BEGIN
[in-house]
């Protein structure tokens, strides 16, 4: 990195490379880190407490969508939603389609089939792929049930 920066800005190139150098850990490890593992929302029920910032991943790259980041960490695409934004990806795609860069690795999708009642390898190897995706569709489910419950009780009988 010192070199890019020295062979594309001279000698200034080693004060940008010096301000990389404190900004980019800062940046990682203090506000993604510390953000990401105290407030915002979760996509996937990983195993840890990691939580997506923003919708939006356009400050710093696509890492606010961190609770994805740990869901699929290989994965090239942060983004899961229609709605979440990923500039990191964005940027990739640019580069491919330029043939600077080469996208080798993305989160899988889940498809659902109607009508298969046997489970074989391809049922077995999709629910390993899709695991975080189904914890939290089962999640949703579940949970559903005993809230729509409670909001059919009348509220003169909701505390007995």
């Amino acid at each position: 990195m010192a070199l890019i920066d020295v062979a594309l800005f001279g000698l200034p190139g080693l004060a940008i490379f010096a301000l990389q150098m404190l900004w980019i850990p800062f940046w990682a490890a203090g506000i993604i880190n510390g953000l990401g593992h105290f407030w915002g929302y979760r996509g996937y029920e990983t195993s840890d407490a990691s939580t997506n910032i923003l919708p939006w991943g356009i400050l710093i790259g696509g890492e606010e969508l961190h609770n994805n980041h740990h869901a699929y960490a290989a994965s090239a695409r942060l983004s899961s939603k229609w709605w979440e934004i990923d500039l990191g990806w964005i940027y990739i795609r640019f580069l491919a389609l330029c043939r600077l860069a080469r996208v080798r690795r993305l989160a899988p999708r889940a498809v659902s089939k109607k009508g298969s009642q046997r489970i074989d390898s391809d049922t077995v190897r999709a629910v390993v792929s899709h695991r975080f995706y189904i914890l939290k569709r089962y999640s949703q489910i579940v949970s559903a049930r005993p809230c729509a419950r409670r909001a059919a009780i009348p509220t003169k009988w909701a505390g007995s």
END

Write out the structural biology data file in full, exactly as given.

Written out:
[in-house]
């Protein structure tokens, strides 16, 4: 990195490379880190407490969508939603389609089939792929049930 920066800005190139150098850990490890593992929302029920910032991943790259980041960490695409934004990806795609860069690795999708009642390898190897995706569709489910419950009780009988 010192070199890019020295062979594309001279000698200034080693004060940008010096301000990389404190900004980019800062940046990682203090506000993604510390953000990401105290407030915002979760996509996937990983195993840890990691939580997506923003919708939006356009400050710093696509890492606010961190609770994805740990869901699929290989994965090239942060983004899961229609709605979440990923500039990191964005940027990739640019580069491919330029043939600077080469996208080798993305989160899988889940498809659902109607009508298969046997489970074989391809049922077995999709629910390993899709695991975080189904914890939290089962999640949703579940949970559903005993809230729509409670909001059919009348509220003169909701505390007995």
């Amino acid at each position: 990195m010192a070199l890019i920066d020295v062979a594309l800005f001279g000698l200034p190139g080693l004060a940008i490379f010096a301000l990389q150098m404190l900004w980019i850990p800062f940046w990682a490890a203090g506000i993604i880190n510390g953000l990401g593992h105290f407030w915002g929302y979760r996509g996937y029920e990983t195993s840890d407490a990691s939580t997506n910032i923003l919708p939006w991943g356009i400050l710093i790259g696509g890492e606010e969508l961190h609770n994805n980041h740990h869901a699929y960490a290989a994965s090239a695409r942060l983004s899961s939603k229609w709605w979440e934004i990923d500039l990191g990806w964005i940027y990739i795609r640019f580069l491919a389609l330029c043939r600077l860069a080469r996208v080798r690795r993305l989160a899988p999708r889940a498809v659902s089939k109607k009508g298969s009642q046997r489970i074989d390898s391809d049922t077995v190897r999709a629910v390993v792929s899709h695991r975080f995706y189904i914890l939290k569709r089962y999640s949703q489910i579940v949970s559903a049930r005993p809230c729509a419950r409670r909001a059919a009780i009348p509220t003169k009988w909701a505390g007995s």